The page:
Windows bitmap (BMP) format is a bitmap image, typical of the Microsoft Windows operating system. You can save images in 24-bit (16.7 million colors), 8-bit (256 colors) and less. Can these files be compressed without loss of quality: RLE (Run-length encoding). The bitmap files are composed of associated color coded addresses, one for each frame in a pixel array such as a picture of "colored boxes" for small children esquematizaría. Typically, they are characterized by being very inefficient in its use of disk space, but may show a good level of quality. Unlike vector graphics, to be rescaled to a larger size, they lose quality.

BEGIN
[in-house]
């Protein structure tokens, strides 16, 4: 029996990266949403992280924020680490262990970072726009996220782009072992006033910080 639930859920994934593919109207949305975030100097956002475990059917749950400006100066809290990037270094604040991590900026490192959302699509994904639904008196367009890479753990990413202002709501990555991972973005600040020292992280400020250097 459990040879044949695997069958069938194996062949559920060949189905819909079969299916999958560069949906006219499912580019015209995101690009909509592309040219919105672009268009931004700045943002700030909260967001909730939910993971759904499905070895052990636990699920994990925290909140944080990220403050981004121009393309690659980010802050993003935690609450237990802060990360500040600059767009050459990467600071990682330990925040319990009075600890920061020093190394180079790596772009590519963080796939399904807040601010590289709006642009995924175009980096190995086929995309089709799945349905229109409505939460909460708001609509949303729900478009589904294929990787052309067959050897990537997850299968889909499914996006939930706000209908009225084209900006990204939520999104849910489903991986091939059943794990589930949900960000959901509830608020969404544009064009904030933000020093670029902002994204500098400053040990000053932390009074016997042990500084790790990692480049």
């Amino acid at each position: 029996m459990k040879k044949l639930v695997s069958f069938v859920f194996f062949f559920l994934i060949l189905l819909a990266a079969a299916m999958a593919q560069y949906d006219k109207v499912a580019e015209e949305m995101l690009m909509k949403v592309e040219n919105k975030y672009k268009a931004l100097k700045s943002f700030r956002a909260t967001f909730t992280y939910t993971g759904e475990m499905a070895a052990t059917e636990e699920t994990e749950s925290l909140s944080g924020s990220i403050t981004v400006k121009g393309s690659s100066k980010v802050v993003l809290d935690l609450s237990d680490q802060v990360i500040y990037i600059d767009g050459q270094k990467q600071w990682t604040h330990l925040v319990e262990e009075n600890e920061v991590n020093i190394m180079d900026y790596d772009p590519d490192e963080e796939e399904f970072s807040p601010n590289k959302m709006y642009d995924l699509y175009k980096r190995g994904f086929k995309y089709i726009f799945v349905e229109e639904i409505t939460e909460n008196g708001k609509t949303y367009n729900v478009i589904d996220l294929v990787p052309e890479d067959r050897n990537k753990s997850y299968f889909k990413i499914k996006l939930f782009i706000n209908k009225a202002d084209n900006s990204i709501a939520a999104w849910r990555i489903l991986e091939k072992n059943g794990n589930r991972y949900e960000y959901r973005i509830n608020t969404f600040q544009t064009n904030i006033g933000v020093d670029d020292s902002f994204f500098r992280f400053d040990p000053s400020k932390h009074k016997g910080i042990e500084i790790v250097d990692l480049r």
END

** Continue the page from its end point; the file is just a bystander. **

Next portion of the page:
In its first versions, the CDR file format was a completely proprietary file format primarily used for vector graphic drawings and developed by Corel Corporation, recognizable by the first two bytes of the file being "WL". Starting with Corel Draw 3, the file format changed to a Resource Interchange File Format (RIFF) envelope, recognizable by the first four bytes of the file being "RIFF", and a "CDR*vrsn" in bytes 9 to 15, with the asterisk "*" being in early versions just a blank, and beginning with Corel Draw 4, the version number of the writing program in hexadecimal ("4" meaning version 4, "D" meaning version 14). The actual data chunk of the RIFF remains a Corel proprietary format.